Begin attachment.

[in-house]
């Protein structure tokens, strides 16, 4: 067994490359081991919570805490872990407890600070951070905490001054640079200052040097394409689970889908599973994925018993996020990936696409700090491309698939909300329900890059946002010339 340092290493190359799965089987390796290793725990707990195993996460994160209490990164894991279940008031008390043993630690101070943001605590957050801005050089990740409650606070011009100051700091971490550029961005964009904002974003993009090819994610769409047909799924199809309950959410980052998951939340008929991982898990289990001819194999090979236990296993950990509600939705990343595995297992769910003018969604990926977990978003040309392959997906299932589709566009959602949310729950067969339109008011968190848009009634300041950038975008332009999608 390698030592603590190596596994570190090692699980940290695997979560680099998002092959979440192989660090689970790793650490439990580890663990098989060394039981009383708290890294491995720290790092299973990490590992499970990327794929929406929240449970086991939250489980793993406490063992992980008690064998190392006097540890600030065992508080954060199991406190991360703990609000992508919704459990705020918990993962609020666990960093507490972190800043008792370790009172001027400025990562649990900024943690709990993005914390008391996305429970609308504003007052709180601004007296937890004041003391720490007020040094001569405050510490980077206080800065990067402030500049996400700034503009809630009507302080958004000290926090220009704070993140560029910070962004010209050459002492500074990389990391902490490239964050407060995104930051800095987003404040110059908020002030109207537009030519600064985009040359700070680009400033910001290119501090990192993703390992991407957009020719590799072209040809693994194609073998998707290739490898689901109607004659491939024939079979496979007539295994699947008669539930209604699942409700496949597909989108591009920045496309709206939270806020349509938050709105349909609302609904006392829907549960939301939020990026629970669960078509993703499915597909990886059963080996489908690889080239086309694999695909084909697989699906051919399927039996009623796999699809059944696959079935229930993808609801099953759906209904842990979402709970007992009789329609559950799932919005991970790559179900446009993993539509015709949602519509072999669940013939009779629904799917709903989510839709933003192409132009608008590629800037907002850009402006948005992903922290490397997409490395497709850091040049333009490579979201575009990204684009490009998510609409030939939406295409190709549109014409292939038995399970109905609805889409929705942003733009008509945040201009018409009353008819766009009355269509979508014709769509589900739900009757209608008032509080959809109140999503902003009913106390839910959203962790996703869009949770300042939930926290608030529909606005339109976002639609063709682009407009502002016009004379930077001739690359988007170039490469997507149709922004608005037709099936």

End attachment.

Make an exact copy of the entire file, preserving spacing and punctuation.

[in-house]
């Protein structure tokens, strides 16, 4: 067994490359081991919570805490872990407890600070951070905490001054640079200052040097394409689970889908599973994925018993996020990936696409700090491309698939909300329900890059946002010339 340092290493190359799965089987390796290793725990707990195993996460994160209490990164894991279940008031008390043993630690101070943001605590957050801005050089990740409650606070011009100051700091971490550029961005964009904002974003993009090819994610769409047909799924199809309950959410980052998951939340008929991982898990289990001819194999090979236990296993950990509600939705990343595995297992769910003018969604990926977990978003040309392959997906299932589709566009959602949310729950067969339109008011968190848009009634300041950038975008332009999608 390698030592603590190596596994570190090692699980940290695997979560680099998002092959979440192989660090689970790793650490439990580890663990098989060394039981009383708290890294491995720290790092299973990490590992499970990327794929929406929240449970086991939250489980793993406490063992992980008690064998190392006097540890600030065992508080954060199991406190991360703990609000992508919704459990705020918990993962609020666990960093507490972190800043008792370790009172001027400025990562649990900024943690709990993005914390008391996305429970609308504003007052709180601004007296937890004041003391720490007020040094001569405050510490980077206080800065990067402030500049996400700034503009809630009507302080958004000290926090220009704070993140560029910070962004010209050459002492500074990389990391902490490239964050407060995104930051800095987003404040110059908020002030109207537009030519600064985009040359700070680009400033910001290119501090990192993703390992991407957009020719590799072209040809693994194609073998998707290739490898689901109607004659491939024939079979496979007539295994699947008669539930209604699942409700496949597909989108591009920045496309709206939270806020349509938050709105349909609302609904006392829907549960939301939020990026629970669960078509993703499915597909990886059963080996489908690889080239086309694999695909084909697989699906051919399927039996009623796999699809059944696959079935229930993808609801099953759906209904842990979402709970007992009789329609559950799932919005991970790559179900446009993993539509015709949602519509072999669940013939009779629904799917709903989510839709933003192409132009608008590629800037907002850009402006948005992903922290490397997409490395497709850091040049333009490579979201575009990204684009490009998510609409030939939406295409190709549109014409292939038995399970109905609805889409929705942003733009008509945040201009018409009353008819766009009355269509979508014709769509589900739900009757209608008032509080959809109140999503902003009913106390839910959203962790996703869009949770300042939930926290608030529909606005339109976002639609063709682009407009502002016009004379930077001739690359988007170039490469997507149709922004608005037709099936």